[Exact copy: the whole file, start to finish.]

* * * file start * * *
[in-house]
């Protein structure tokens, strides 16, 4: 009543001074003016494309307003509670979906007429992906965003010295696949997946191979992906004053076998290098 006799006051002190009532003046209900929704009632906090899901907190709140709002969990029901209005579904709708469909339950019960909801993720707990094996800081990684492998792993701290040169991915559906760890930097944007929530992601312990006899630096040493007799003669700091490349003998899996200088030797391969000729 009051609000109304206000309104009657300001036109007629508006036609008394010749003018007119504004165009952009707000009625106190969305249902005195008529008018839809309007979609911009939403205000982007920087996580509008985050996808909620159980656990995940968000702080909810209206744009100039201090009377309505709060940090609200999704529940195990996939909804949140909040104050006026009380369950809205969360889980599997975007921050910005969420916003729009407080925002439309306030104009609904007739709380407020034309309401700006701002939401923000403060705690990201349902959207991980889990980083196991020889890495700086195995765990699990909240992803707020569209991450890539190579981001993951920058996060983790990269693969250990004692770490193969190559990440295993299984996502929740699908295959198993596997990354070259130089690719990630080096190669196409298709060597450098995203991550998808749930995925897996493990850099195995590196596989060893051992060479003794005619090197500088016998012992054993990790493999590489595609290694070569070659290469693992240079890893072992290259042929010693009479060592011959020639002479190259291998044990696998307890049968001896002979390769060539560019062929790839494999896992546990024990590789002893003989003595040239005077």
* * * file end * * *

[in-house]
């Protein structure tokens, strides 16, 4: 009543001074003016494309307003509670979906007429992906965003010295696949997946191979992906004053076998290098 006799006051002190009532003046209900929704009632906090899901907190709140709002969990029901209005579904709708469909339950019960909801993720707990094996800081990684492998792993701290040169991915559906760890930097944007929530992601312990006899630096040493007799003669700091490349003998899996200088030797391969000729 009051609000109304206000309104009657300001036109007629508006036609008394010749003018007119504004165009952009707000009625106190969305249902005195008529008018839809309007979609911009939403205000982007920087996580509008985050996808909620159980656990995940968000702080909810209206744009100039201090009377309505709060940090609200999704529940195990996939909804949140909040104050006026009380369950809205969360889980599997975007921050910005969420916003729009407080925002439309306030104009609904007739709380407020034309309401700006701002939401923000403060705690990201349902959207991980889990980083196991020889890495700086195995765990699990909240992803707020569209991450890539190579981001993951920058996060983790990269693969250990004692770490193969190559990440295993299984996502929740699908295959198993596997990354070259130089690719990630080096190669196409298709060597450098995203991550998808749930995925897996493990850099195995590196596989060893051992060479003794005619090197500088016998012992054993990790493999590489595609290694070569070659290469693992240079890893072992290259042929010693009479060592011959020639002479190259291998044990696998307890049968001896002979390769060539560019062929790839494999896992546990024990590789002893003989003595040239005077």